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 V.14 No.13 | March 31 - April 6, 2005 

Restaurant Review

All Aboard the Marrakech Express

Mediterranean Café offers a culinary tour of North Africa

Are you drooling yet?
Elena Ailes
Are you drooling yet?

A culinary delight for food explorers, the menu at Mediterranean Café sails like Marco Polo from port to port along the silk trade routes of yore. The dishes delight with the bold combinations of sweet, sour, savory and salty flavors, typical of Moroccan, Tunisian and other Middle Eastern cuisines. Cumin, saffron, dried ginger, cinnamon, paprika, rose water, dried fruits, preserved lemons, salty olives and nuts all mingle peacefully on the plate.

Fans of Marrakech, the popular but long-gone Moroccan eatery that was located on Central near UNM, will recognize some familiar dishes here; Marrakech's chef/owner Ridha Bouajila opened Mediterranean Café in partnership with his cousin Riadh Dakhl. These two are naturals for the restaurant business. They both have a friendly, accommodating demeanor and were ever patient while answering an unending round of questions about North African food and its preparation. They really seemed pleased to be teaching us about the intricacies of their menu, so feel free to ask a lot of questions when you go.

Mediterranean Café is a cozy little spot, located at San Mateo and Copper, where Annapurna Aayurvedic Cuisine & Chai House used to be. The place is tiny but doesn't feel cramped because the dozen or so commodious tables are well spaced. Warm yellow walls, a few North African decorative accents and a colorful mural keep the decor simple and sunny.

I dined at the café with a lunch bunch so that we could share dishes; it was a great idea. We started with a satisfying soup called harira ($4.95) not to be confused with harissa—the traditional spicy hot sauce which is a second cousin to our own red chile sauce. Chef Bouajila makes his own harissa sauce. Small, dried red chiles are hydrated, puréed and made into a paste; then eight spices are added including cumin, garlic, black pepper, and a dash of lemon juice to brighten the flavors. Use this delicious condiment to spice up the harira, which is more like porridge, with rich chicken stock, garbanzo beans, bulgur wheat (also found in couscous), saffron and a touch of tomato sauce. It's the dish that is often eaten to break the daily fast during Ramadan.

We opted for a mezza plate ($7.95) as the second course, although I had reservations about its cost; it was quite good but no bargain. Mezza is a Middle Eastern term for appetizer. The plate included a tasty but not very garlicky hummus, a smooth baba ganoush (Tunisian style, perfect for dipping into with warm pita bread), and a refreshing tabuli salad. This version was verdant with parsley, light and bright with a nice balance of lemon and olive oil.

Greek specialties might be more familiar and are represented here mostly in the appetizer and dessert sections of the menu. You'll find dolmathes ($3.95) rice-stuffed grape leaves ($3.95), spanakopita ($3.95) phyllo dough filled with spinach, feta cheese and nutmeg. Gyros are also offered and are served with shaved lamb, chicken or beef and garnished with cucumber, tomato, onions and cucumber sauce. It can be ordered as a sandwich in pita bread ($4.75) or as a plate ($7.95) with rice. The falafel sandwich ($4.95) didn't disappoint. The deep fried chickpea balls were nicely browned and full of flavor, a bit tricky to share but everyone got a taste.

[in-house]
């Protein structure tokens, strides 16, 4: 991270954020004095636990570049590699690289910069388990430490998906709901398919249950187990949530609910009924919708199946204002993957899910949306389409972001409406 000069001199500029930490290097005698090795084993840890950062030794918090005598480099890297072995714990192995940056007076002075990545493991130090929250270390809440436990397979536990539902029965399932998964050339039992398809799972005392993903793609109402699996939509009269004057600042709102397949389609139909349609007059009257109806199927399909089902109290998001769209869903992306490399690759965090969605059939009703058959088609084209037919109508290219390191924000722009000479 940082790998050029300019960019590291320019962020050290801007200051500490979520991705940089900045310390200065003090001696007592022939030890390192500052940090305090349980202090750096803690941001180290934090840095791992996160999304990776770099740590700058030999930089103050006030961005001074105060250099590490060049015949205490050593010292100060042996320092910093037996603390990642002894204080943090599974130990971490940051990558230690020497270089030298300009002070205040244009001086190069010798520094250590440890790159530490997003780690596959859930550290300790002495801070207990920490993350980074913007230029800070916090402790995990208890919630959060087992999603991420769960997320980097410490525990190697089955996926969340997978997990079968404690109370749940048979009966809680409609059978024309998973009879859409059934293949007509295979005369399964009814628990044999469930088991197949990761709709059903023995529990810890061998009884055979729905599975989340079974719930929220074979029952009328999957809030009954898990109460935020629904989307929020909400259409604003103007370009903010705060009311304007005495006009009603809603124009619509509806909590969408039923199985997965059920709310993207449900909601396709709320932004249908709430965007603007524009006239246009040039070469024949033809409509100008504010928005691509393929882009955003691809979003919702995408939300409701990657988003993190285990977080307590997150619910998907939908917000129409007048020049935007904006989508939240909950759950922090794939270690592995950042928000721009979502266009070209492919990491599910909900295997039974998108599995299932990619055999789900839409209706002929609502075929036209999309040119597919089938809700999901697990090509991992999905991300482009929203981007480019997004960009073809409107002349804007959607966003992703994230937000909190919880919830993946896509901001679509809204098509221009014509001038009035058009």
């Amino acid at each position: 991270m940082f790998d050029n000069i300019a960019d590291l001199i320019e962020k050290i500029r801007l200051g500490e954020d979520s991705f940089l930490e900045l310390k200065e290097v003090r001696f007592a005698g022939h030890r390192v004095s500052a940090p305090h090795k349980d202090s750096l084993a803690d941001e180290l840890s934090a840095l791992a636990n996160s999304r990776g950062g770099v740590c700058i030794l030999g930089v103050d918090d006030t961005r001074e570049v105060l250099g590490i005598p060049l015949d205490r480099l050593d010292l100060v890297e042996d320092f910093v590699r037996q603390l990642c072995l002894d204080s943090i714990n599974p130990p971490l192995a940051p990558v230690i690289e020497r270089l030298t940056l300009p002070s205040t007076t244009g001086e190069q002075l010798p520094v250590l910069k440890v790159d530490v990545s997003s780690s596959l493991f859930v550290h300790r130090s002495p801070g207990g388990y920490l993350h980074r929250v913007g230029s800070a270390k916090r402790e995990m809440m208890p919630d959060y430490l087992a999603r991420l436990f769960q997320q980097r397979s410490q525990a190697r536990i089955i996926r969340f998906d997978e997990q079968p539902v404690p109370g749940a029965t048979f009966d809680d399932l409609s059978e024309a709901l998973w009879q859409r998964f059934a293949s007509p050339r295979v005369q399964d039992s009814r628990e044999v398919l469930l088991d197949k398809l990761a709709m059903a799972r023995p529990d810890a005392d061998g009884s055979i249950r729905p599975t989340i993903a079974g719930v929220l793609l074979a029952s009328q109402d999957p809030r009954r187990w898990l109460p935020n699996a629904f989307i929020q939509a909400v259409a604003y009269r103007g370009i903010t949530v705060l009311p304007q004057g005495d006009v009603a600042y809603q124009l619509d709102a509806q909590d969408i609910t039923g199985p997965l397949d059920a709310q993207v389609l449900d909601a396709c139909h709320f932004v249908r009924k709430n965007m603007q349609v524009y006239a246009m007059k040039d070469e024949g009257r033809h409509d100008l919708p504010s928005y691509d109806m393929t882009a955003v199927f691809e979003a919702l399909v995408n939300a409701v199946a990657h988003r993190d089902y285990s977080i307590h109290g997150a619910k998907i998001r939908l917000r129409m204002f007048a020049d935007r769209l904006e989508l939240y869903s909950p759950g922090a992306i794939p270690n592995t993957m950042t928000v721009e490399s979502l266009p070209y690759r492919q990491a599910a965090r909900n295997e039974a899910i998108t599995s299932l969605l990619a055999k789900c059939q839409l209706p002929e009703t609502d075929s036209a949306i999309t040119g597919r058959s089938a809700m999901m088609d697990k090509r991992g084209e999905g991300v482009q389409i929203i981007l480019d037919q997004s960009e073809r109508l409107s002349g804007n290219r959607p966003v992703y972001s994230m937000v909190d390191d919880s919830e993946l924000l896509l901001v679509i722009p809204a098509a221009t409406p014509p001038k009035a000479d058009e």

Our next course was the most exotic dish of the day. It's called the King's Bastilla, a traditional Moroccan specialty served to esteemed guests at weddings or other special occasions. Traditionally it's pigeon pie (or squab, if you're squeamish) and I have seen it served either as an appetizer, an entrée, or with fruit and nuts as a dessert. It arrived looking like a round phyllo pastry throw pillow sprinkled with powdered sugar and cinnamon. Inside was a delicious combination of moist chicken, ground almonds, spices and rose water. Everyone in our little group felt like an esteemed guest and lots of “oohs” and “aahs” followed.

We hit an impasse when it came to the next course. Two of us wanted lamb couscous and the others could not resist the tagine of lemon chicken, made with chef Bouajila's own preserved lemons (which sat in a jar within everyone's view throughout the meal). The lemons had their way with us and everyone was pleased. The citrus, salt contrast played very well with the earthiness of the olives and moist chicken of the dish. Next time I'll go for the lamb.

Fresh mint tea with rose water was the perfect companion for a shared, sweet nutty baklava and our gracious hosts automatically refilled tea as needed from a shiny silver pitcher.

A beer and wine license is in the works and Chef Bouajila is going to expand the lunch menu to include some daily specials and a few cost effective lunch items for his loyal lunch crowd.

Set your sails for a Mediterranean excursion full of exotic dishes that just might become old standbys. Friday and Saturday evenings dinner guests are treated to a professional belly dance show at no extra charge. Reservations can be made for parties of five or more, so get some friends together and head for the Mediterranean. Try it, you'll like it.

Mediterranean Café; 513 San Mateo NE; 255-5244; Hours: Mon.-Sat. 11 a.m - 9 p.m.; Price range: Inexpensive to moderate; Master Card and Visa accepted

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